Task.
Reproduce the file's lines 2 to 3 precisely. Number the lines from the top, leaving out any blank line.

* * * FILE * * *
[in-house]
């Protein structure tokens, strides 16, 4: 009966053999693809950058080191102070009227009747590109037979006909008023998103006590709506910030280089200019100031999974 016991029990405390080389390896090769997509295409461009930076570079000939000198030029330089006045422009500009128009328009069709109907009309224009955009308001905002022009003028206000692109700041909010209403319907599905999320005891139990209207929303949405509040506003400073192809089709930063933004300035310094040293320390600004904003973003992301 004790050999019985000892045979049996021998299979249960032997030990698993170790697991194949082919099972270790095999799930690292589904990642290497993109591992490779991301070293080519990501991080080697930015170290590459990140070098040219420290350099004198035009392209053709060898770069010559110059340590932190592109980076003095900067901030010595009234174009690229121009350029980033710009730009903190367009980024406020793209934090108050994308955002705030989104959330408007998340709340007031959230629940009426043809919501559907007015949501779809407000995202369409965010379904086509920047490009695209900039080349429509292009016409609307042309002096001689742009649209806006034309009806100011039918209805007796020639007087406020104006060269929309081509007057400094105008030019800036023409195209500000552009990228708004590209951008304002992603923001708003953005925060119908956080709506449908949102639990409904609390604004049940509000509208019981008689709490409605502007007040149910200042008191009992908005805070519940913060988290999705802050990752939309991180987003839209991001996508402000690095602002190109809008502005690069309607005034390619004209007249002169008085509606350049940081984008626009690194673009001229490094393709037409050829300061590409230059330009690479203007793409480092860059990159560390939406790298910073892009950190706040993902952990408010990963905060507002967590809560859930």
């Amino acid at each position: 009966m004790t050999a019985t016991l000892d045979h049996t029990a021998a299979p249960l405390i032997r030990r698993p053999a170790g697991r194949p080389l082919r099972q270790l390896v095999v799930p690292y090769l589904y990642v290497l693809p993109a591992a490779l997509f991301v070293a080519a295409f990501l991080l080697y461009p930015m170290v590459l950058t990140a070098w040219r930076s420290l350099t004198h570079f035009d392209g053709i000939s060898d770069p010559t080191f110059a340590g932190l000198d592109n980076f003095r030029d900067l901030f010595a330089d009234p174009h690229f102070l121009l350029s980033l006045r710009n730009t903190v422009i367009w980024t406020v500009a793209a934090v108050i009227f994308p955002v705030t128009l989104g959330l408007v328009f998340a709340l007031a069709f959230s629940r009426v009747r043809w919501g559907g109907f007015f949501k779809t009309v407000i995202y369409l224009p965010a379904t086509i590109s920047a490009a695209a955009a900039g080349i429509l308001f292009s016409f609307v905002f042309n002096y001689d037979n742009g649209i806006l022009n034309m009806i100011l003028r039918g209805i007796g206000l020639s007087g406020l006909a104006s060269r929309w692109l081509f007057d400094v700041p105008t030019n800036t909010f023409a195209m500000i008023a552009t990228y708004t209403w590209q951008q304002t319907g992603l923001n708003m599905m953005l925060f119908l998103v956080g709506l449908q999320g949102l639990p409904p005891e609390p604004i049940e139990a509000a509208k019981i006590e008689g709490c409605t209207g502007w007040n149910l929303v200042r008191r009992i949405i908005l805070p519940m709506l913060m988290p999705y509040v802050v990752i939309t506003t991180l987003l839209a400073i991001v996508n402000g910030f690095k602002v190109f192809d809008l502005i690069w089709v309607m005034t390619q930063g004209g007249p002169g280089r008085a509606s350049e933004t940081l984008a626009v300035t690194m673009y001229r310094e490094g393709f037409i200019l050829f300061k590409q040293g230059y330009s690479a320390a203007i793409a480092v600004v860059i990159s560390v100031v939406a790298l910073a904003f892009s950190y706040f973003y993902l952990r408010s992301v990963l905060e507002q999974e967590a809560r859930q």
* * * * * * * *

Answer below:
């Protein structure tokens, strides 16, 4: 009966053999693809950058080191102070009227009747590109037979006909008023998103006590709506910030280089200019100031999974 016991029990405390080389390896090769997509295409461009930076570079000939000198030029330089006045422009500009128009328009069709109907009309224009955009308001905002022009003028206000692109700041909010209403319907599905999320005891139990209207929303949405509040506003400073192809089709930063933004300035310094040293320390600004904003973003992301 004790050999019985000892045979049996021998299979249960032997030990698993170790697991194949082919099972270790095999799930690292589904990642290497993109591992490779991301070293080519990501991080080697930015170290590459990140070098040219420290350099004198035009392209053709060898770069010559110059340590932190592109980076003095900067901030010595009234174009690229121009350029980033710009730009903190367009980024406020793209934090108050994308955002705030989104959330408007998340709340007031959230629940009426043809919501559907007015949501779809407000995202369409965010379904086509920047490009695209900039080349429509292009016409609307042309002096001689742009649209806006034309009806100011039918209805007796020639007087406020104006060269929309081509007057400094105008030019800036023409195209500000552009990228708004590209951008304002992603923001708003953005925060119908956080709506449908949102639990409904609390604004049940509000509208019981008689709490409605502007007040149910200042008191009992908005805070519940913060988290999705802050990752939309991180987003839209991001996508402000690095602002190109809008502005690069309607005034390619004209007249002169008085509606350049940081984008626009690194673009001229490094393709037409050829300061590409230059330009690479203007793409480092860059990159560390939406790298910073892009950190706040993902952990408010990963905060507002967590809560859930």
């Amino acid at each position: 009966m004790t050999a019985t016991l000892d045979h049996t029990a021998a299979p249960l405390i032997r030990r698993p053999a170790g697991r194949p080389l082919r099972q270790l390896v095999v799930p690292y090769l589904y990642v290497l693809p993109a591992a490779l997509f991301v070293a080519a295409f990501l991080l080697y461009p930015m170290v590459l950058t990140a070098w040219r930076s420290l350099t004198h570079f035009d392209g053709i000939s060898d770069p010559t080191f110059a340590g932190l000198d592109n980076f003095r030029d900067l901030f010595a330089d009234p174009h690229f102070l121009l350029s980033l006045r710009n730009t903190v422009i367009w980024t406020v500009a793209a934090v108050i009227f994308p955002v705030t128009l989104g959330l408007v328009f998340a709340l007031a069709f959230s629940r009426v009747r043809w919501g559907g109907f007015f949501k779809t009309v407000i995202y369409l224009p965010a379904t086509i590109s920047a490009a695209a955009a900039g080349i429509l308001f292009s016409f609307v905002f042309n002096y001689d037979n742009g649209i806006l022009n034309m009806i100011l003028r039918g209805i007796g206000l020639s007087g406020l006909a104006s060269r929309w692109l081509f007057d400094v700041p105008t030019n800036t909010f023409a195209m500000i008023a552009t990228y708004t209403w590209q951008q304002t319907g992603l923001n708003m599905m953005l925060f119908l998103v956080g709506l449908q999320g949102l639990p409904p005891e609390p604004i049940e139990a509000a509208k019981i006590e008689g709490c409605t209207g502007w007040n149910l929303v200042r008191r009992i949405i908005l805070p519940m709506l913060m988290p999705y509040v802050v990752i939309t506003t991180l987003l839209a400073i991001v996508n402000g910030f690095k602002v190109f192809d809008l502005i690069w089709v309607m005034t390619q930063g004209g007249p002169g280089r008085a509606s350049e933004t940081l984008a626009v300035t690194m673009y001229r310094e490094g393709f037409i200019l050829f300061k590409q040293g230059y330009s690479a320390a203007i793409a480092v600004v860059i990159s560390v100031v939406a790298l910073a904003f892009s950190y706040f973003y993902l952990r408010s992301v990963l905060e507002q999974e967590a809560r859930q």